Short Lessons on Cultural Studies
It is nearly impossible to define Cultural Studies in definite terms. It is difficult because the concept of Culture itself has been made ambiguous. The pendulum of the definition of Culture ranges from Matthew Arnold's idea of "perfecting what was best thought and said" on one extreme to Raymond Williams and the likes of poststructuralist who would love to define it as "everyday life as really lived by one and all, including common-men".
The second problem with Cultural Studies is its scope of study. As it aims to transcend all disciplines and breaks the difference between the high and the low, the elite and the popular culture, it encompasses almost everything under its umbrella. This makes it confusing and the student / teacher with lesser ability to dig deeper in the artefacts to connect it with the 'discourse', sometimes, fails Cultural Studies.
Thirdly, as Cultural Studies reads 'power' with critical insights, it makes the students / scholars 'politically incorrect'. This also makes it difficult for CS to survive in the academia where 'political correct' and 'right-wingers' are in majority.
However, it is but sure that the study of Cultural Studies in incomplete without the study of 'Power'. In addition, as in our times, 'Media' is the tool to control the perceptions and the subject, the Power makes extensive use of Media. All forms of media. Print, radio, TV, electronic, digital, social.
Moreever, the critique of Media studied under Cultural Studies gives an opportunity to provoke our thoughts to understand the how power makes use of media. Here we will see What is Power and how power makes use of media. Watching these videos may help us read power, understand media and thus make us truly educated person.
First of all, let us understand 'POWER':
This video help us understand where power comes from, how it is exercised and how can one read and write power.
Political Power & our sense of judgement:
Do politics make us irrational?
Can someone's political identity actually affect their ability to process information? The answer lies in a cognitive phenomenon known as partisanship. While identifying with social groups is an essential and healthy part of life, it can become a problem when the group's beliefs are at odds with reality. So how can we recognize and combat partisanship? Jay Van Bavel shares helpful strategies. [Directed by Patrick Smith, narrated by Addison Anderson].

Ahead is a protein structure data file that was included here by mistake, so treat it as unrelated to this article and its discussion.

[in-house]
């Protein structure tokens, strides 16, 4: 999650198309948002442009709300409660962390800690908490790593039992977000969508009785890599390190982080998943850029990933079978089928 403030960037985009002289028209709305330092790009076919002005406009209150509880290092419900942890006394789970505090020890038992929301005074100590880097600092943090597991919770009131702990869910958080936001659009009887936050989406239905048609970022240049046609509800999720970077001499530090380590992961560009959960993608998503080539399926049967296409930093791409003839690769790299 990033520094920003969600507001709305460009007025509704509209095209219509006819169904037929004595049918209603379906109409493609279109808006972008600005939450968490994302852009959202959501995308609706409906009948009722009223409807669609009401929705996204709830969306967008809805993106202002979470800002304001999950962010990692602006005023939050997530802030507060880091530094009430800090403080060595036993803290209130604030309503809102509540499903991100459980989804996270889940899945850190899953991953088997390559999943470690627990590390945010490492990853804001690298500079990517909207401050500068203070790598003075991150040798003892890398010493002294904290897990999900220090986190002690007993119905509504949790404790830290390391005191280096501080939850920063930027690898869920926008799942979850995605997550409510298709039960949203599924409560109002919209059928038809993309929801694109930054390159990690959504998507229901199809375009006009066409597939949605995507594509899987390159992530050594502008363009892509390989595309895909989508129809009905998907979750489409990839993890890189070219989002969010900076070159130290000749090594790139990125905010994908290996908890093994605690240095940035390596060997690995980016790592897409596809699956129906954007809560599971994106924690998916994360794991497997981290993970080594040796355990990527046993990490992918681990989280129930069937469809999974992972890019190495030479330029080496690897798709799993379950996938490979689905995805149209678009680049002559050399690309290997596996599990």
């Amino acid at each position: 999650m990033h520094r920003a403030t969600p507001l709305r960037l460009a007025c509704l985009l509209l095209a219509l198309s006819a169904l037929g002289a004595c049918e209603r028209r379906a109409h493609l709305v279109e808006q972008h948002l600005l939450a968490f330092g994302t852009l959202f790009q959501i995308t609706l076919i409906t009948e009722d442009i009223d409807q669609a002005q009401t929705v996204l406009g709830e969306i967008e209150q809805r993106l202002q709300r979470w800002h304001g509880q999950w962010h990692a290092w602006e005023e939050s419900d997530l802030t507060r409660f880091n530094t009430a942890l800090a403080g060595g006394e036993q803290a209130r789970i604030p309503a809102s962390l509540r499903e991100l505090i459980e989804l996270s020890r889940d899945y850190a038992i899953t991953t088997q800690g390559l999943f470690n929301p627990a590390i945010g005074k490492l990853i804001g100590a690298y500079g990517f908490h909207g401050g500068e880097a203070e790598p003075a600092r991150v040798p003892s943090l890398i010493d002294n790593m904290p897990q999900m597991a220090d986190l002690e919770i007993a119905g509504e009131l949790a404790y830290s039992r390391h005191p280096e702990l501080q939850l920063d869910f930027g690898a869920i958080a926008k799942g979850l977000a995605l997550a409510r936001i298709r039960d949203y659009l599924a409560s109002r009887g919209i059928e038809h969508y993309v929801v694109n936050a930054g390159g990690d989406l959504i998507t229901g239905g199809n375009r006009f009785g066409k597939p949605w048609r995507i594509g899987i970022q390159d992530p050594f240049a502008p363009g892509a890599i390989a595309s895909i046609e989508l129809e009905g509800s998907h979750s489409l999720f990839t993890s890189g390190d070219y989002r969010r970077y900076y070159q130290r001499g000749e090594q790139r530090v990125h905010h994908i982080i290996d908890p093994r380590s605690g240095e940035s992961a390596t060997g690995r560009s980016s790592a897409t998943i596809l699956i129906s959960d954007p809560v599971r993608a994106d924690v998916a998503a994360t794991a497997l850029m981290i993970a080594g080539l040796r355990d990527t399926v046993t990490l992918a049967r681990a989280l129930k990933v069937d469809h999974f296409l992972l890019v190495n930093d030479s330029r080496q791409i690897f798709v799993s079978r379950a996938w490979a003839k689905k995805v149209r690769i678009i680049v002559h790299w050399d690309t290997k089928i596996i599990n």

Secondly,let us see what Noam Chomsky has to say about Mass Media. He gives “Five Filters.”
1. Media Ownership
3. Media Elite
5. The Common Enemy
One must read these filters in detail to understand how power makes use of mass media to create the illusion of Democracy. Click here to read about it in details.
Chomsky and Herman’s book offers a surgical analysis of the ways corporate mass media “manufactures consent” for a status quo the majority of people do not actually want. Yet for all of the recent agonizing over mass media failure and complicity, we don’t often hear references to Manufacturing Consent these days.
This videos explains this - 'Manufacturing Consent'.
It seems that the media theory and criticism like Chomsky’s, or the work of Marshall McLuhan, Theodor Adorno, or Jean Baudrillard (all thought provoking critics of Culture), has fallen out of favor in a 140-character world. Never-the-less, we can understand our times in a better way with their cultural lenses.
Well, if this interests you and if you are hungry to know more, watch this amazing debate between Michael Foucault and Noam Chomsky on 'Human Nature and Power' (1971):
In ’71, at the height of the Vietnam War, the American linguist and French historian/social theorist appeared on Dutch TV to debate a fundamental question: Is there such a thing as innate human nature? Or are we shaped by experiences and the power of cultural and social institutions around us?
40 years later, you can find the classic debate on YouTube. If you need subtitles, make sure you turn on the captions function at the bottom of the video. Thanks Open Culture for this.
Lastly, Cultural Studies makes one truly educated person as the students cultivate the habit of questioning one discipline with the findings of another discipline; as the student unlearn what specific disciplines taught, and more importantly, it it teaches controversies.
However, it is enriching to listen what Noam Chomsky thinks about truly educated person. Watch this video:
Here is the highlights of what he said in this video:
- The core principle and requirement of a fulfilled human being is the ability to inquire and create constructively, independently, without external controls.
- A true education opens a door to human intellectual freedom and creative autonomy.
- It’s not important what we cover in the class; it’s important what you discover.
- To be truly educated means to be resourceful, to be able to “formulate serious questions” and “question standard doctrine, if that’s appropriate”…. It means to “find your own way.
Thus to conclude, in this series of short lessons on Cultural Studies, it seems this is enough to understand Power, Media and what it is to be Truly Educated person.